Entrepreneurial Career Patterns and How They Affect Individual Behaviours and Circumstances
Entrepreneurs know that start-up failure rates are high: according to Statistics Canada, “20% of start-ups fail in their first year and around 60% will go bust within their first three years”. Consequently, many entrepreneurs experience entrepreneurship as a period, or multiple periods, on their journey and not as a continuous career path. But what is unclear is how these entrepreneurial experiences affect subsequent career patterns, success, and individual well-being. Professors Hien Tran and Mark Freel have been awarded a Social Sciences and Humanities Research Council Insight Grant to study the career path of entrepreneurs and to examine how cycles of entrepreneurial experience influence their future behaviours and circumstances.
Project title: Understanding the consequences of entrepreneurship as an episodic phenomenon.
We asked Professor Tran why she is interested in this research area. “It has been widely accepted that entrepreneurial ventures are short-lived and that entrepreneurship is simply (an) episode(s) in one’s career pattern. To this end, knowing what happens to the many ‘ex-entrepreneurs’ after their exit event is critical to understanding both the returns to entrepreneurial endeavours and the entrepreneurial process in its entirety. This ought to inform individual career choices and pro-entrepreneurship policy.”
According to Professor Freel, “most studies of entrepreneurship are concerned with ‘becoming’ or ‘being’, with a focus on opportunity recognition, resource acquisition, innovation, and so on. However, the reality is that most entrepreneurs quickly become ex-entrepreneurs and their experience of entrepreneurship is one of ‘having been’. Our goal is to provide a counterpoint to the normative bias of persistence in much of the entrepreneurship literature to help us get a better handle on the consequences of entrepreneurship for individuals."
Entrepreneurial experiences and their outcomes
Small businesses experienced the brunt of the COVID-19 pandemic lockdowns. Many business owners had to gauge how long their business could survive with each cycle of lockdowns and re-openings, and many small Canadian businesses had to close their doors indefinitely. Even long-established businesses in small communities were forced to close after decades of serving Canadians. It is unclear what impact this pandemic experience will have on entrepreneurs and their futures.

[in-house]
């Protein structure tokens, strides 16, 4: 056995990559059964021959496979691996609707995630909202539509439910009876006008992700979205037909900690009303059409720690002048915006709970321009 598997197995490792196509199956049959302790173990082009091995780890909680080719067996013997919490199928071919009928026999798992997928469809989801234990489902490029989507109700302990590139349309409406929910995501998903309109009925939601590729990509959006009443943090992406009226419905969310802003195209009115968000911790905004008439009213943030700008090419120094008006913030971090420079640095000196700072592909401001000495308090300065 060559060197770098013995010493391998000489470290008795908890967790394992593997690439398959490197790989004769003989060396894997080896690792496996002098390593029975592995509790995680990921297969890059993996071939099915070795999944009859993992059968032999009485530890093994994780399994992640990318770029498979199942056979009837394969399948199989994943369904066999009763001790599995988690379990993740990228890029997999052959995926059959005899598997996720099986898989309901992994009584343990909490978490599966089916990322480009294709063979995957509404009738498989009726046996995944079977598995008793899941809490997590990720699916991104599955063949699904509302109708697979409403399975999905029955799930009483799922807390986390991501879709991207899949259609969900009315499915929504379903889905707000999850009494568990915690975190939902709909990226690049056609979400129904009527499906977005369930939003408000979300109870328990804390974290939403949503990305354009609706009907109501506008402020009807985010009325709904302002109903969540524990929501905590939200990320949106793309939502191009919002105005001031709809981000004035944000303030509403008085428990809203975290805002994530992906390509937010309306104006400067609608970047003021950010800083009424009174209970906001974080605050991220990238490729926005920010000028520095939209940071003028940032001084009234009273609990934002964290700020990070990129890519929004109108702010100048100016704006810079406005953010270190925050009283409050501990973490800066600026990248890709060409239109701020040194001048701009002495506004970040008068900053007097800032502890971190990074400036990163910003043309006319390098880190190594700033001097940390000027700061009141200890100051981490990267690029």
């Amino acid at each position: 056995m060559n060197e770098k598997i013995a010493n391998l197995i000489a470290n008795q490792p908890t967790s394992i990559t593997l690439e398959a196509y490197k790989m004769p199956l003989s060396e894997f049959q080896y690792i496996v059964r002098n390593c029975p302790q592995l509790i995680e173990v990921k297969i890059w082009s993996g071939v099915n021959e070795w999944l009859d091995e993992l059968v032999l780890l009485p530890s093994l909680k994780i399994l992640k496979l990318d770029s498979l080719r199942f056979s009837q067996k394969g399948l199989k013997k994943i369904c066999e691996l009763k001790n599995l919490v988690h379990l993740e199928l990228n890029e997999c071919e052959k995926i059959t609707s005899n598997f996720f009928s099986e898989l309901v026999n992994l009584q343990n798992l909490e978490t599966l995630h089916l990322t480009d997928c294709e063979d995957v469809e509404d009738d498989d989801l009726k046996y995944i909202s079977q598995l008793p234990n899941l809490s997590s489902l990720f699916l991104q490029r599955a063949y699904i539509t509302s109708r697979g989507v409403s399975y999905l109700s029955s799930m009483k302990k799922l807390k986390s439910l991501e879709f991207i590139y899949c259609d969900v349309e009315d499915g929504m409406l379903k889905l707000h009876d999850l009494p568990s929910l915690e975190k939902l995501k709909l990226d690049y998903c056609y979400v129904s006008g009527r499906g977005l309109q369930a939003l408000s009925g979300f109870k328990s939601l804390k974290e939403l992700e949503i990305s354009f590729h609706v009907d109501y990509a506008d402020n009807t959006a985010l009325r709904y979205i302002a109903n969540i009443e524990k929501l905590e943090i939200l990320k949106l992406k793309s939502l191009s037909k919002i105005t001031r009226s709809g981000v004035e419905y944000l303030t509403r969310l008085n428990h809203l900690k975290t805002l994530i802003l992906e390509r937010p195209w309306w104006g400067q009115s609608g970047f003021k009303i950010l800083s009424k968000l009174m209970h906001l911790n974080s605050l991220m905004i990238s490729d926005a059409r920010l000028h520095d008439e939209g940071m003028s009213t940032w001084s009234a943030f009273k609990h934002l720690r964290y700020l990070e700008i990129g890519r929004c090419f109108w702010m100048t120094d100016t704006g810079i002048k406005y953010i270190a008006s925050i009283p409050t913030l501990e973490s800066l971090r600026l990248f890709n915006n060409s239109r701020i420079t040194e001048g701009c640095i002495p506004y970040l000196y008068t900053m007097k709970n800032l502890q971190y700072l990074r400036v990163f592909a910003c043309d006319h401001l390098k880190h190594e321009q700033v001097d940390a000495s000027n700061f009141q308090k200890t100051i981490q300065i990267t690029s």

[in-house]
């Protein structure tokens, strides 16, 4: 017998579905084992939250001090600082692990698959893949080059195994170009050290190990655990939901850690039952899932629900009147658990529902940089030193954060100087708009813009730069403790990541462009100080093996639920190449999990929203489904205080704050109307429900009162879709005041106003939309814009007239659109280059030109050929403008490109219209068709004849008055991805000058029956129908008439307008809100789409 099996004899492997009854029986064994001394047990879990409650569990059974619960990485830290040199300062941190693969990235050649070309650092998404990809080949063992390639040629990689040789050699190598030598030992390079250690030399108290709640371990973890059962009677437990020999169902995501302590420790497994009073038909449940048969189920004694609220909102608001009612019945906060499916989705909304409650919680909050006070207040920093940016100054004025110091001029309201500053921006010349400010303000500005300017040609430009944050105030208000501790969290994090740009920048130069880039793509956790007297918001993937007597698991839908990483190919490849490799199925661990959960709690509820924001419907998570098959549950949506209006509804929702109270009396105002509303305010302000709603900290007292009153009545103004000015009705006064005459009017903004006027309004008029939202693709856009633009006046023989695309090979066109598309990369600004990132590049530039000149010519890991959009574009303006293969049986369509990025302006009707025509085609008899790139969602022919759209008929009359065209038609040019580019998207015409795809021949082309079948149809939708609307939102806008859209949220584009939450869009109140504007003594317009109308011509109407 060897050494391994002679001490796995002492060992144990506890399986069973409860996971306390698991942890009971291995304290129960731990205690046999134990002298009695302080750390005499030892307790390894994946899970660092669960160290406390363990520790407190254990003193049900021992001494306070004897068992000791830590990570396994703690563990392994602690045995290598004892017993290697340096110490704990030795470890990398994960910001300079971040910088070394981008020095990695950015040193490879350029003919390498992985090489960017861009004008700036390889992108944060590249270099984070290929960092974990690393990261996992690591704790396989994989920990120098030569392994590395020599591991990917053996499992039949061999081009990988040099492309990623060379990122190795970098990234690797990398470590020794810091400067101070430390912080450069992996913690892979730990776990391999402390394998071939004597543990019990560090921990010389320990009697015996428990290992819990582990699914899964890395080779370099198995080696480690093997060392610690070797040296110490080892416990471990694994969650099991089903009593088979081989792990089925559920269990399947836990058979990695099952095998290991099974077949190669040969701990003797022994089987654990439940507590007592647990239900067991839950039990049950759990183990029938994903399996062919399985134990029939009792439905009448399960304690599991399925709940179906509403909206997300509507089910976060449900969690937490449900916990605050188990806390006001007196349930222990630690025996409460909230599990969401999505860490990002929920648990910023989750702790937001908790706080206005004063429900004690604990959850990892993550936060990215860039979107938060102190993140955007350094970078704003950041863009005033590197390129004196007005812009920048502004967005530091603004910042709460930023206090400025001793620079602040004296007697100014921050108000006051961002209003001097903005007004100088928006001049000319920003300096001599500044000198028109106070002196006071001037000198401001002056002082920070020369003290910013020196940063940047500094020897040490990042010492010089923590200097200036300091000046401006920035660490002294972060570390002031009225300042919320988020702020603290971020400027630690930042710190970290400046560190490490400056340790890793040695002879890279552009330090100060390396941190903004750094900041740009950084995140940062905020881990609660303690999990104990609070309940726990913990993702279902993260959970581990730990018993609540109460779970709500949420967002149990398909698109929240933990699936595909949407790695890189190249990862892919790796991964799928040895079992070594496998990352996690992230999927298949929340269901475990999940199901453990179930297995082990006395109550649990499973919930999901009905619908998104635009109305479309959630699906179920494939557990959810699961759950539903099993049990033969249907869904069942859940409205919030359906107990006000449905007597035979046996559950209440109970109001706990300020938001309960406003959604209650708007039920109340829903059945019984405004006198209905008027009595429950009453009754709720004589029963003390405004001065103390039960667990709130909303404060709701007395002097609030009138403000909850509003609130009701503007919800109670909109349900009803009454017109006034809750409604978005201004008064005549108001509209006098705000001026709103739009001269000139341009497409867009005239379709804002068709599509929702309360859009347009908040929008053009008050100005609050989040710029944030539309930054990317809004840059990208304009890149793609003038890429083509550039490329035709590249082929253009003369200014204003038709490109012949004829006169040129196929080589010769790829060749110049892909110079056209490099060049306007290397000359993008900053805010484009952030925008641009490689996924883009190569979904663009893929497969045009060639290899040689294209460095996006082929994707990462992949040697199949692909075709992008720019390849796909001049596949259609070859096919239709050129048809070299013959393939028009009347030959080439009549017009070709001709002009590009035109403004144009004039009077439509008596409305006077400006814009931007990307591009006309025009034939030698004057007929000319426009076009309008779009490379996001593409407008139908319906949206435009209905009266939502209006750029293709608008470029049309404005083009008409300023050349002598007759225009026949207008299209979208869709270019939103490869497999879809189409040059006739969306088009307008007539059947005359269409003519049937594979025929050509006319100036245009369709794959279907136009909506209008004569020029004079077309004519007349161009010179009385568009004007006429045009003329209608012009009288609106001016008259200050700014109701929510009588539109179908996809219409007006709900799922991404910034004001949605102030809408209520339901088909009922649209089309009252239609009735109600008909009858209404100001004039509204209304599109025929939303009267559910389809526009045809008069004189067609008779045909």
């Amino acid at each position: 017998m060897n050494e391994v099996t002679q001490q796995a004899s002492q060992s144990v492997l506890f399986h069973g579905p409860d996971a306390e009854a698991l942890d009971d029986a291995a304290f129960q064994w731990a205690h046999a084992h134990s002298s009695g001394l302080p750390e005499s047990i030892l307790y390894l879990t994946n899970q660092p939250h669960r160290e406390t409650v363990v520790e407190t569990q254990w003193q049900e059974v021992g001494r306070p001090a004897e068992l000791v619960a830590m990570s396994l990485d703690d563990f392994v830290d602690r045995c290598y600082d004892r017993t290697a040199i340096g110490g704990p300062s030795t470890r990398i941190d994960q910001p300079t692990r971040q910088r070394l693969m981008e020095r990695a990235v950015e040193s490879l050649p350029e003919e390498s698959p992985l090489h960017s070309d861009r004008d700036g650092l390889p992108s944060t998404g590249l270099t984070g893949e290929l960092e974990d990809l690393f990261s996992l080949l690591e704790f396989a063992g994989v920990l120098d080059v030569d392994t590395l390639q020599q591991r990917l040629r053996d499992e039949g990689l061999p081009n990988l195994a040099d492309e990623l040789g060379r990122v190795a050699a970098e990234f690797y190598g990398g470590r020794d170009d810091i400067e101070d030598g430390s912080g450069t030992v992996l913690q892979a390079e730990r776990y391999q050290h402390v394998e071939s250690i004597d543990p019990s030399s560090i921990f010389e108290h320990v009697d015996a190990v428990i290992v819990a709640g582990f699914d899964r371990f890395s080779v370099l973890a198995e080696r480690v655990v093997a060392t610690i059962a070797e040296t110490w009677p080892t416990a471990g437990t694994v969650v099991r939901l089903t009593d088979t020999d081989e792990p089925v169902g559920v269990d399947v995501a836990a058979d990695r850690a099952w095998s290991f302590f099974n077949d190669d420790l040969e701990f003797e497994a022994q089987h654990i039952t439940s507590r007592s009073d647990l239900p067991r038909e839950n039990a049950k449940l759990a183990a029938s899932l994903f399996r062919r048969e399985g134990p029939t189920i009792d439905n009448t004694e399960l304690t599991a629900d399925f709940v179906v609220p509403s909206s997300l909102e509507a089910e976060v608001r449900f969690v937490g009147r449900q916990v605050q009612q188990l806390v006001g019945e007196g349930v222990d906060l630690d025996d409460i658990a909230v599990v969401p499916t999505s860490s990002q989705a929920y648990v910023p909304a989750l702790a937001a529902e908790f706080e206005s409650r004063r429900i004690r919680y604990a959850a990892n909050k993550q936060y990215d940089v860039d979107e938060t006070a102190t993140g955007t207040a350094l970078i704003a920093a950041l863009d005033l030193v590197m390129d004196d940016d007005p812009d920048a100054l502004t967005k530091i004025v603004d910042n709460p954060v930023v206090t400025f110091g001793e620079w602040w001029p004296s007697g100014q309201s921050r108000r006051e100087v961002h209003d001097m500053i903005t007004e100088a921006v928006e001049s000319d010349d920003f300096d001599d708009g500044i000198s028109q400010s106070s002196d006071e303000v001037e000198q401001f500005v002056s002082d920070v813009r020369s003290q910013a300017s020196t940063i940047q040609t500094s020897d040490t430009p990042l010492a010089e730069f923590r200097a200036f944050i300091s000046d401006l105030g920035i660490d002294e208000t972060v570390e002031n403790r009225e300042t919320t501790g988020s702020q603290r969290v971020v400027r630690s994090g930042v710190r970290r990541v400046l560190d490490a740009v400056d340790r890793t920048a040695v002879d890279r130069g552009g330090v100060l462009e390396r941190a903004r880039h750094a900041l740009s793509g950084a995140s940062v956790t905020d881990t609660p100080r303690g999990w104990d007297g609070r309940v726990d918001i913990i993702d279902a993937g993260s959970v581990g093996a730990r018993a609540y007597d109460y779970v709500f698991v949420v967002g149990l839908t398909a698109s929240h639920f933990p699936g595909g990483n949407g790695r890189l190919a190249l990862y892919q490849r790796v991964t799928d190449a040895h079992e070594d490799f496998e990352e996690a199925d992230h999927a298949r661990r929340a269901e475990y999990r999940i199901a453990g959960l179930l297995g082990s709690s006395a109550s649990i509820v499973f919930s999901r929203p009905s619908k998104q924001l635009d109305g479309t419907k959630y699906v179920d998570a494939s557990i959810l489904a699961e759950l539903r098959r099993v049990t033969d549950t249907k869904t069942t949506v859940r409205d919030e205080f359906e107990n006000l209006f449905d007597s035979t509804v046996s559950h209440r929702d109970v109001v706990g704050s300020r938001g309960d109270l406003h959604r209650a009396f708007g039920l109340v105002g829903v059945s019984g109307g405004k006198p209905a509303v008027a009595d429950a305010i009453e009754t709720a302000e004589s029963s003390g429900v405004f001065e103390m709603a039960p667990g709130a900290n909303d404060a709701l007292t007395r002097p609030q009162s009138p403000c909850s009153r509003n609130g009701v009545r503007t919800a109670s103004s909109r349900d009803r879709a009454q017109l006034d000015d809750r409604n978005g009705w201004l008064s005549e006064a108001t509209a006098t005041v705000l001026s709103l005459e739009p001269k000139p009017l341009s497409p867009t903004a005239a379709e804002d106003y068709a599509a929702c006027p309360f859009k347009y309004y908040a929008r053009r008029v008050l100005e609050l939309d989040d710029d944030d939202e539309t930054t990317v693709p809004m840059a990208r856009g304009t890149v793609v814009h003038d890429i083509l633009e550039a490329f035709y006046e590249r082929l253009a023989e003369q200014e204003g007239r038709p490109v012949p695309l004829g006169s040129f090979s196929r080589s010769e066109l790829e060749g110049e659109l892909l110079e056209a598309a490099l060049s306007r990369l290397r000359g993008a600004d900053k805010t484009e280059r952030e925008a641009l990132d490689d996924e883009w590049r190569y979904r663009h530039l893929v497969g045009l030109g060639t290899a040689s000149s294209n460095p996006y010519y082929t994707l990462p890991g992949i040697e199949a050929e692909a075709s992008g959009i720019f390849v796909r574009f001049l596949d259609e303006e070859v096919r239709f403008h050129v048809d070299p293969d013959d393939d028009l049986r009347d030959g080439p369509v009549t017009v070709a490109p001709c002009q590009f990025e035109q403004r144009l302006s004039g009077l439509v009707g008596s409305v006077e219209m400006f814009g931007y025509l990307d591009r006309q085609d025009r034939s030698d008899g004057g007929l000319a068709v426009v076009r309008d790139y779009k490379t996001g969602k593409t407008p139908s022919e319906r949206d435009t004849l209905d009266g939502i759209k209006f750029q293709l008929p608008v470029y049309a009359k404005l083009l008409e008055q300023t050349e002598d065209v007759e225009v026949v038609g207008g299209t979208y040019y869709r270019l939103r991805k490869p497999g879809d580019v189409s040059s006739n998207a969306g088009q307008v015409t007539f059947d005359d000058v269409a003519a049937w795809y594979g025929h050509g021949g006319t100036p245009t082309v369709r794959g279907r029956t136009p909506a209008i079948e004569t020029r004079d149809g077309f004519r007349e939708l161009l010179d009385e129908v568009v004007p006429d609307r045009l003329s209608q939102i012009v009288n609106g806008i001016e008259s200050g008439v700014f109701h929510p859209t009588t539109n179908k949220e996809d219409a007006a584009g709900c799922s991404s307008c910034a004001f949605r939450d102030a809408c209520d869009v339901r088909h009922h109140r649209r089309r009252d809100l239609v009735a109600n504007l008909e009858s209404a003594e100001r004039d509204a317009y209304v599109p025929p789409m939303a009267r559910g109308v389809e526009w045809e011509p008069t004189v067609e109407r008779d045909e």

Despite failure, some entrepreneurs recover, re-emerge, and engage in new ventures. If entrepreneurship is a non-linear journey of cycles of employment and unemployment, each experience will undoubtedly leave an impact on the entrepreneur. Professors Tran and Freel will use Statistics Canada data to explore how long the financial, psychological, and social consequences of entrepreneurial experiences last, and how they affect an entrepreneur’s future careers, well-being, and family and social life.
Professor Tran says “My expectation is that an episode of entrepreneurship may have an enduring impact on future earnings and employability, and that a persistent self-employment career is vital for reaping not only monetary benefits, but also non-pecuniary returns, such as career success, life satisfaction, and perceived happiness. Happiness is contagious. Happy entrepreneurs would spread their positivity to family members, their social networks, and the surrounding community.”
The knowledge gained from this work will contribute to the field of entrepreneurship and provide a better understanding of the entrepreneurial experience from an individual perspective. The insights learned will present a holistic picture of the drivers that influence a return to entrepreneurial ventures following failure, and how these experiences impact future career paths and personal outcomes. This work could influence government policies and services that seek to improve education and professional training, as well as business development initiatives to support entrepreneurial projects and their success.
Dr. Hien Tran is Associate Professor at the Telfer School of Management in the area of Strategy and Entrepreneurship. Her current research is concerned with innovation and entrepreneurship in transition countries, and how entrepreneurial knowledge spillover can facilitate trading activities between developed markets and emerging markets.
Mark is the RBC Financial Group Professor for the Commercialisation of Innovations. He is an associate editor at the Journal of Small Business Management. He holds a visiting professorship in the Department of Entrepreneurship and Strategy, Lancaster University Management School. His research is concerned with the role of entrepreneurship in economic and business development and is funded by funding councils and governments.